AGEs also increase oxidative stress on the body. A study looked at the impact of dietary AGEs on diabetic patients. Those who had high levels of AGE also had higher levels of total cholesterol, LDL-cholesterol, glycated LDL levels, and HbA1c. They also had higher levels of 8-isoprostane, IL-1 alpha, TNF-alpha, and MCP-1, along with lower activity of SOD. These markers not only demonstrate higher inflammation, but also show higher oxidative stress and lower antioxidant capacity. SOD and 8-isoprostane levels are biomarkers for oxidative stress, while MCP-1 is the chemotactic factor that initiates monocytes, which then produce inflammatory cytokines. Additionally, the interaction between AGEs and RAGE leads to the generation of reactive oxygen species (ROS), which are known to cause oxidative stress if not properly mitigated by an antioxidant defense system. 

Reproductive Dysfunction  

Studies have linked excess AGEs to ovarian dysfunction, especially in women with polycystic ovary syndrome (PCOS). AGEs in the ovarian tissue cause dicarbonyl stress, which alters the growth of oocytes, ultimately impacting the function of the ovaries. A dicarbonyl that has the potential to generate AGEs, methylglyoxal (MG), might also play a role in ovarian dysfunction through affecting the integrity of the genetic material. When MG passes from cumulus cells to the oocyte, it potentially damages the genetic material. It also alters mitochondrial function, which can cause dysfunction. The AGE-RAGE interaction also leads to dysfunction in LH signaling, which in turn affects oocyte development. There is also evidence pointing to an association between high levels of AGEs and higher AMH levels, which is associated with anovulation.  

AGEs also negatively affect men’s reproductive health, especially older men and those with diabetes. Studies have linked erectile dysfunction to higher levels of AGE, most likely due to oxidative stress and AGEs’ effect on the vascular system. 

Chronic Illness  

Inflammation and oxidative stress are implicated in several chronic illnesses, including cancer, diabetes, obesity, metabolic syndrome, neurodegenerative conditions, and cardiovascular disease. Therefore, increasing your serum level of AGEs could increase the risk of developing these disorders due to systemic inflammation and excessive oxidative stress. Some studies have found a more direct link between AGEs and chronic disease and mental health conditions, including schizophrenia. This typically occurs due to the interaction between AGEs and RAGE receptors, which are found in tissues all over the body.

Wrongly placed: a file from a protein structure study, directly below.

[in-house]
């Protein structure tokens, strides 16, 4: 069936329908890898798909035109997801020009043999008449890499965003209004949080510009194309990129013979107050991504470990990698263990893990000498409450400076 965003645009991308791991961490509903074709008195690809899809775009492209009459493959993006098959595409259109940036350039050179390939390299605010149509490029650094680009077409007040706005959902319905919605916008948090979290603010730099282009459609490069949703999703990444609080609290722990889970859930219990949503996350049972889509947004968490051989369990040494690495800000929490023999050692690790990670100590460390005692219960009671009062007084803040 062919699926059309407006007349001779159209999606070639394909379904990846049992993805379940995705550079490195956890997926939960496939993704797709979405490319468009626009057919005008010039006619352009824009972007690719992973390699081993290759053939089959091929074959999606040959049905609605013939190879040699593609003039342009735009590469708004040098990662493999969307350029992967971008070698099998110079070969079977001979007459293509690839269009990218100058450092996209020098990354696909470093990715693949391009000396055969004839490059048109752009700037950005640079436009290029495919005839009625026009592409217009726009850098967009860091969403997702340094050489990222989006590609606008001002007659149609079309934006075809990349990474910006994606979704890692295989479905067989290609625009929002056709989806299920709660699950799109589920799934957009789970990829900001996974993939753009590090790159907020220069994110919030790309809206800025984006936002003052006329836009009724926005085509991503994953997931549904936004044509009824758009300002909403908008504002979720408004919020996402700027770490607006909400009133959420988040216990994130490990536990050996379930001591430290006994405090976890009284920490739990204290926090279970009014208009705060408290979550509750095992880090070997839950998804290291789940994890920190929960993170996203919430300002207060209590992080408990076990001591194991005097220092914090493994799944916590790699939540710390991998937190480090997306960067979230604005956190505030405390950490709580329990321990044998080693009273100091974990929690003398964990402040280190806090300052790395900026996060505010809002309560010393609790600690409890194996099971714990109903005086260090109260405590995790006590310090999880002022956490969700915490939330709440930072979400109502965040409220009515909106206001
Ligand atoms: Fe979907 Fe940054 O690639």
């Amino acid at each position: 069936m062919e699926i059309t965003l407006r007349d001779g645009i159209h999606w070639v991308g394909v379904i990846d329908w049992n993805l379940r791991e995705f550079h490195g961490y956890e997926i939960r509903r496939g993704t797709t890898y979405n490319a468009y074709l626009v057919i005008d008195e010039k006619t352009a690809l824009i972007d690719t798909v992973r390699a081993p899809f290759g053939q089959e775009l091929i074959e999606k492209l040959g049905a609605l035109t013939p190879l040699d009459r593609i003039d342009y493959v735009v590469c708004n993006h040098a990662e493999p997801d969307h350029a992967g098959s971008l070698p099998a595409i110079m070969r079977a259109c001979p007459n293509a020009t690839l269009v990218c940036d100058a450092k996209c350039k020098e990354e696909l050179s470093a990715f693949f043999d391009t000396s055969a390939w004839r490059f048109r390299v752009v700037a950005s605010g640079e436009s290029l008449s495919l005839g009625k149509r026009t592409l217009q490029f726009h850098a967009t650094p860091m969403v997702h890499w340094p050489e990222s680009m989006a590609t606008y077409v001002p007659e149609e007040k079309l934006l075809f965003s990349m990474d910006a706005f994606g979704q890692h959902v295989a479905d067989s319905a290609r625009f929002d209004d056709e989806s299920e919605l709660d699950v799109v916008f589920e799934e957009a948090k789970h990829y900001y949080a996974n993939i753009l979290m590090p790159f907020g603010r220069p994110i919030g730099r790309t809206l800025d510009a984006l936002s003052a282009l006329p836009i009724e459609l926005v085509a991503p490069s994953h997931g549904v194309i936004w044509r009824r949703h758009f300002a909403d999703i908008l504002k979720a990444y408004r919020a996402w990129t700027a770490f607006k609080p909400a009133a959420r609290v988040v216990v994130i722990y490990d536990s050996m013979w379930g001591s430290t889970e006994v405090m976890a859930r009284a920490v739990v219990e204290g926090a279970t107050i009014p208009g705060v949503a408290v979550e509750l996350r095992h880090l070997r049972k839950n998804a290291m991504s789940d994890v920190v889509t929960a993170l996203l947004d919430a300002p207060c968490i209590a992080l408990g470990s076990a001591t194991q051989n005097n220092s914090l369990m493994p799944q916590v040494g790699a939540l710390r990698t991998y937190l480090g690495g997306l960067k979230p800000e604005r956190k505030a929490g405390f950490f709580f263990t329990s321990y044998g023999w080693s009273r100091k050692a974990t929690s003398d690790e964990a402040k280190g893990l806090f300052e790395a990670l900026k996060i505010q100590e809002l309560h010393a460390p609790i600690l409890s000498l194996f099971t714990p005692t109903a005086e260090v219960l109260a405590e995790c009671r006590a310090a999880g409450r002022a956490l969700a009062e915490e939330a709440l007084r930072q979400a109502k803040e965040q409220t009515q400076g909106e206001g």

For example, RAGE might contribute to neurodegenerative disorders through increasing apoptosis in neuron cells, degeneration of cells, and neuroinflammation. Additionally, several studies have found an associated between AGEs and cancer, with RAGE interacting with different ligands to increase oxidative stress and activate certain proteins that increase cancerous cells. RAGE expression is also linked to better survival of the cancerous cells, increased proliferation, autophagy, limited apoptosis, and angiogenesis, all of which promote the spread of cancer and limits the body’s own natural defenses against it. 

With so much potential for damage, it is important to do what you can to limit the level of AGEs in your body. One way to do this is through limiting the amount you consume. There are also weapons to put in your arsenal that help you defend from both exogenous and endogenous AGEs.  

How to Reduce Your AGEs   

The first place to look when trying to reduce your AGEs level is the foods you consume. As a general rule of thumb, foods high in fats and protein are at a greater risk of developing AGEs, especially when cooked at high temperatures. According to one study, some of the foods with the highest level of AGEs include fats such as butter, almonds, and mayonnaise, as well as cheeses. Below is a comparison table of a selection of foods with high levels of AGEs per serving:    

Food  Level of AGEs 
Fried chicken breast (15 minutes)  5,510 kU per 90 g serving 
Beef, broiled for 15 minutes  5,367 kU per 90 g serving 
Pork sausage microwaved for 1 minute  5,349 kU per 90 g serving 
Chicken breast, broiled for 15 minutes  5,245 kU per 90 g serving  
Tuna, broiled with soy for 10 minutes  4,602 kU per 90 g serving 
Cream cheese  3,265 kU per 30 g serving 
Roasted cashews  2,943 kU per 30 g serving 
American cheese, processed  2,603 kU per 30 g serving 
Smooth peanut butter  2,255 kU per 30 g serving